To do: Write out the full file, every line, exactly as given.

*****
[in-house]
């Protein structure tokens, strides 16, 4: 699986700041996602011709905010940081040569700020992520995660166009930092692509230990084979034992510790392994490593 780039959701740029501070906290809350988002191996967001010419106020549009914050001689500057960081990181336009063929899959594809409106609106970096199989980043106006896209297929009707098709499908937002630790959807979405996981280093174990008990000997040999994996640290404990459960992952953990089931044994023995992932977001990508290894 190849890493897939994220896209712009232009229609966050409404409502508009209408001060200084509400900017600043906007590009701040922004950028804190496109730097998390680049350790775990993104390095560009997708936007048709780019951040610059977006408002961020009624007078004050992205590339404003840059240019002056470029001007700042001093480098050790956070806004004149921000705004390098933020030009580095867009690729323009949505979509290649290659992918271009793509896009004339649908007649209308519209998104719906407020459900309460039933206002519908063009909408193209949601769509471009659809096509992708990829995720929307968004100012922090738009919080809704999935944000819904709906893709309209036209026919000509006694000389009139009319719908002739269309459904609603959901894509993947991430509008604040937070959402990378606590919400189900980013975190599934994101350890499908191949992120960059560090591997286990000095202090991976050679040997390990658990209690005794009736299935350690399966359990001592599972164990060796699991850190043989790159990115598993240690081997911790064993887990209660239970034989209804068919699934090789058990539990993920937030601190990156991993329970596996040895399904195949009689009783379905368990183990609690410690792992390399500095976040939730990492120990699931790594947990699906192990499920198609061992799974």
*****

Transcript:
[in-house]
């Protein structure tokens, strides 16, 4: 699986700041996602011709905010940081040569700020992520995660166009930092692509230990084979034992510790392994490593 780039959701740029501070906290809350988002191996967001010419106020549009914050001689500057960081990181336009063929899959594809409106609106970096199989980043106006896209297929009707098709499908937002630790959807979405996981280093174990008990000997040999994996640290404990459960992952953990089931044994023995992932977001990508290894 190849890493897939994220896209712009232009229609966050409404409502508009209408001060200084509400900017600043906007590009701040922004950028804190496109730097998390680049350790775990993104390095560009997708936007048709780019951040610059977006408002961020009624007078004050992205590339404003840059240019002056470029001007700042001093480098050790956070806004004149921000705004390098933020030009580095867009690729323009949505979509290649290659992918271009793509896009004339649908007649209308519209998104719906407020459900309460039933206002519908063009909408193209949601769509471009659809096509992708990829995720929307968004100012922090738009919080809704999935944000819904709906893709309209036209026919000509006694000389009139009319719908002739269309459904609603959901894509993947991430509008604040937070959402990378606590919400189900980013975190599934994101350890499908191949992120960059560090591997286990000095202090991976050679040997390990658990209690005794009736299935350690399966359990001592599972164990060796699991850190043989790159990115598993240690081997911790064993887990209660239970034989209804068919699934090789058990539990993920937030601190990156991993329970596996040895399904195949009689009783379905368990183990609690410690792992390399500095976040939730990492120990699931790594947990699906192990499920198609061992799974």